A New Chip for a New Year

Sandy Bridge-E will soon have a quad-core derivative released in 2012. Does it make more sense that current LGA1155 SNB CPUs?

When Intel launched the Sandy Bridge-E platform in November, there were three processors listed on the specification sheet.  The Core i7-3960X is the flagship, 6-core processor with the ~$1000 price tag, the Core i7-3930K still had 6-cores but a much lower cost and similar clock speeds and the Core i7-3820 was the only quad-core option and was listed for a Q1 release.  We reviewed the Core i7-3930K in December and found that it offered nearly the same performance as the more expensive unit at about half the price. 

Today we are getting a preview of the Core i7-3820 that will be released likely in early February and will come with a much more reasonable price tag of $285 to fill out the LGA2011 socket.  The question that we must ask then is can the quad-core Core i7-3820 compete against the currently available quad-core Sandy Bridge parts that fit in the widely available LGA1155 socket?  We not only have to consider performance but also the features of each platform as well as the total cost. 

Same Feature Set, New Die

While most of the features of the Core i7-3820 are going to be identical to those of the previous SNB-E processors we have seen, there are some important differences with this chip.  Let’s see what is familiar first.  The Core i7-3820 is based on the Sandy Bridge-E design that works on the LGA2011 socket and the X79 chipset and motherboards currently on the market.  It includes a quad-channel memory controller and 40 lanes of PCI Express that are actually capable of PCIe 3.0 speeds.  HyperThreading is still enabled so you are getting the benefit of being able to run twice as many threads as you have cores. 

There are some very important changes on this CPU as well though starting with a quad-core design.  This directly pits this Sandy Bridge-E part against the currently existing Sandy Bridge processors running on the Z68/P67 chipset and LGA1155 socket.  Also, the L3 cache on the Core i7-3820 is at 10MB, 5MB less than the Core i7-3960X and 2MB less than the Core i7-3930K.  We are basically talking about a processor that bridges the gap between the original SNB and newer SNB-E parts and it creates some interesting battles and comparisons.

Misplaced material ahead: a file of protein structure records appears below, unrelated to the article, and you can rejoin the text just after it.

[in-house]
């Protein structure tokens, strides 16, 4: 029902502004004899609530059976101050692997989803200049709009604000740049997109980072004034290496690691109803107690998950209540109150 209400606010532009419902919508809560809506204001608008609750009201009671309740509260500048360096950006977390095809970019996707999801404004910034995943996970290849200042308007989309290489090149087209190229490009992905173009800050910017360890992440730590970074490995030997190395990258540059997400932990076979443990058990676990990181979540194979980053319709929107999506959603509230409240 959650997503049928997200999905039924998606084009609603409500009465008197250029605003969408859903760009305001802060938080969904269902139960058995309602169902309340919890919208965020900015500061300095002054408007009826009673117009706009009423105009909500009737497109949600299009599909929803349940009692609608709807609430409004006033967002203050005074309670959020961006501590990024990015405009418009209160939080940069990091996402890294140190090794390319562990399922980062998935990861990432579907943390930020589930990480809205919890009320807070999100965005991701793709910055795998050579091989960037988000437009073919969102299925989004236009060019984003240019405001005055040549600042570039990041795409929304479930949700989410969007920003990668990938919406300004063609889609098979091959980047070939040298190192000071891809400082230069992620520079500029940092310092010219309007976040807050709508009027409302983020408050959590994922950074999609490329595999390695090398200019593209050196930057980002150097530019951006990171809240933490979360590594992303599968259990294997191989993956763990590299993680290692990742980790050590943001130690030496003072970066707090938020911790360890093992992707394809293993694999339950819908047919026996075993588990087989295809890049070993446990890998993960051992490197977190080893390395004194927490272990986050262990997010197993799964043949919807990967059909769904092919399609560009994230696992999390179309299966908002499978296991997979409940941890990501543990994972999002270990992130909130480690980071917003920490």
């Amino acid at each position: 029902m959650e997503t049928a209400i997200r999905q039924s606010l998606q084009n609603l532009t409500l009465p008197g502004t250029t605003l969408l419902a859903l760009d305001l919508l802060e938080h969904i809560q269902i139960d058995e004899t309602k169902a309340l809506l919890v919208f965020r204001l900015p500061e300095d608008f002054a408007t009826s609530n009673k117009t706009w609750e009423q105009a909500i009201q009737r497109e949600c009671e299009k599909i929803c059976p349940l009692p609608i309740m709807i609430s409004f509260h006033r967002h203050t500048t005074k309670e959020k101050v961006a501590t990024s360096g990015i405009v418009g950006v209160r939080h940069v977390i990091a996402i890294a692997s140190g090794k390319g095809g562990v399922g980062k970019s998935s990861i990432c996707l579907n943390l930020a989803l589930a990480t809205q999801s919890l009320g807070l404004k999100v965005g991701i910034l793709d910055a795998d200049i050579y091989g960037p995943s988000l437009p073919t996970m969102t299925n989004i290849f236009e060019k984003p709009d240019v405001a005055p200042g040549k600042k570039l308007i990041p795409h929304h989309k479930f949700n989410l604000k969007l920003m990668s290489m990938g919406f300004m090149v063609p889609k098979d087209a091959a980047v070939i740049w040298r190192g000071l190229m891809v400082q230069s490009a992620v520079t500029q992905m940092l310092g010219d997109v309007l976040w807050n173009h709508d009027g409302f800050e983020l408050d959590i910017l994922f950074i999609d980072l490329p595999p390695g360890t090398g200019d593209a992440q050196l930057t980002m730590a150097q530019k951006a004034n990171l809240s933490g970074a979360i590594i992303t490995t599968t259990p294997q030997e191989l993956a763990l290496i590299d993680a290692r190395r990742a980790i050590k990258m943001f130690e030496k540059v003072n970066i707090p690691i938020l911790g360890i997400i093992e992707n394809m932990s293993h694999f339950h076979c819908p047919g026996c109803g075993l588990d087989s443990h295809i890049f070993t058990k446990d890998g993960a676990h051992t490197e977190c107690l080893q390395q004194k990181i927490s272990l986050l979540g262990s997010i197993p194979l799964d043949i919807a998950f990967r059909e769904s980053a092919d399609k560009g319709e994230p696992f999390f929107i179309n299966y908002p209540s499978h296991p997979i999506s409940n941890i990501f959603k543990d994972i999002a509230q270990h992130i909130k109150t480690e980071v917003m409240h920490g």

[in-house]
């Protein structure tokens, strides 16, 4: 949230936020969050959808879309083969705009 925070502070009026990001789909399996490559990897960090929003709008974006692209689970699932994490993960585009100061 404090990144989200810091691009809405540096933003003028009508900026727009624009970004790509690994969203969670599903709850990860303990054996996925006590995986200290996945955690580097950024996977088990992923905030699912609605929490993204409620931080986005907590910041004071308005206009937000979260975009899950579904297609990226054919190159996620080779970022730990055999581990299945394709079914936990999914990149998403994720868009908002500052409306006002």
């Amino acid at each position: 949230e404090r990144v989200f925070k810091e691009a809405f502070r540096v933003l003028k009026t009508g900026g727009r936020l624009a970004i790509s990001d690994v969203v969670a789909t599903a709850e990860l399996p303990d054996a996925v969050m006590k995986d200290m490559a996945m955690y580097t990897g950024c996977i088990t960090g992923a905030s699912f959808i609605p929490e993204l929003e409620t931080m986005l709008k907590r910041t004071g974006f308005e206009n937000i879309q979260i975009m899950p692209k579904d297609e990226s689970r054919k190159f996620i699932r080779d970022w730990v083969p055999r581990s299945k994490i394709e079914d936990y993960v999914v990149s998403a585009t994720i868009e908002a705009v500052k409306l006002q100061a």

Interestingly, this quad-core SNB-E part is not simply a chip with more cores disabled but instead is a completely new die built on the same 32nm process.  While the Core i7-3960X and i7-3930K have a transistor count of 2.27 billion and a die size of about 435 mm2, the Core i7-3820 is based around 1.27 billion transistors and a 294 mm2 die – a significant reduction. 

Let’s look at the relevant CPU specifications:

  • Core i7-3930K (SNB-E)
    • Cores: 6
    • Base: 3.2 GHz
    • Turbo: 3.8 GHz
    • Cache: 12MB
    • Memory: Quad channel
    • Price: $555
  • Core i7-3820 (SNB-E)
    • Cores: 4
    • Base: 3.6 GHz
    • Turbo: 3.9 GHz
    • Cache: 10MB
    • Memory: Quad channel
    • Price: $285
  • Core i7-2700K (SNB)
    • Cores: 4
    • Base: 3.5 GHz
    • Turbo: 3.9 GHz
    • Cache: 8MB
    • Memory: Dual channel
    • Price: $369
  • Core i7-2600K (SNB)
    • Cores: 4
    • Base: 3.4 GHz
    • Turbo: 3.8 GHz
    • Cache: 8MB
    • Memory: Dual channel
    • Price: $319

AT $285, the Core i7-3820 actually undercuts both the Core i7-2600K and the Core i7-2700K while offering more cache, higher base and turbo clock speeds as well as twice as many memory channels.  The downside is that your X79 motherboard is going to cost more – base X79 options start around $220 while you can get Z68 motherboards for just over $100, $150 for an "enthusiast-class" option. 

Original Sandy Bridge on the left, new Sandy Bridge-E on the right

Another interesting difference with the Core i7-3820 and the other three CPUs listed above is that it is NOT a fully unlocked processor.  Like other Turbo Boost enabled processors in Intel’s Sandy Bridge processors the i7-3820 can be set to a multiplier that is four steps higher than the top Turbo frequency.  So, out of the box, the quad-core SNB-E part will be able to run at 4.3 GHz (single core active), 400 MHz higher than the 3.9 GHz top default Turbo frequency.  There are ways to get higher than this with the 3820 that we’ll cover in our overclocking page a bit later. 

Our testing configuration for this testing was identical to that used in the previous Sandy Bridge-E review. 

Highest clock speed with all cores in use

Highest clock speed with a single core in use

  • Intel Core i7-3820 (Sandy Bridge-E)
  • Intel DX79SI X79 Motherboard
  • Intel water cooler
  • 4 x 2GB DDR-1866 Corsair Vengeance (running at DDR3-1333)
  • Intel X25-M G2 160 GB SSD
  • GeForce GTX 285 Graphics card
  • PC Power and Cooling 1200 watt PSU
  • Windows 7 SP1 64-bit

What are the key comparisons do we want to watch out for? 

  • Core i7-3930K vs Core i7-3820 – In the battle of the $285 and the $555 Sandy Bridge-E processors, we know who should win, but is it by enough to warrant the price difference?
  • Core i7-2600K vs Core i7-3820 – Does the updated architecture of Sandy Bridge-E make any performance differences thanks to the larger cache, additional memory channels and slightly higher clock speeds?  This will help us decide if users on a moderate budget would be better off with LGA2011 or LGA1155 platforms.
  • Core i7-3820 vs AMD FX-8150 – Okay, let’s give the Bulldozer architecture yet another try here especially considering that they are so similarly priced!
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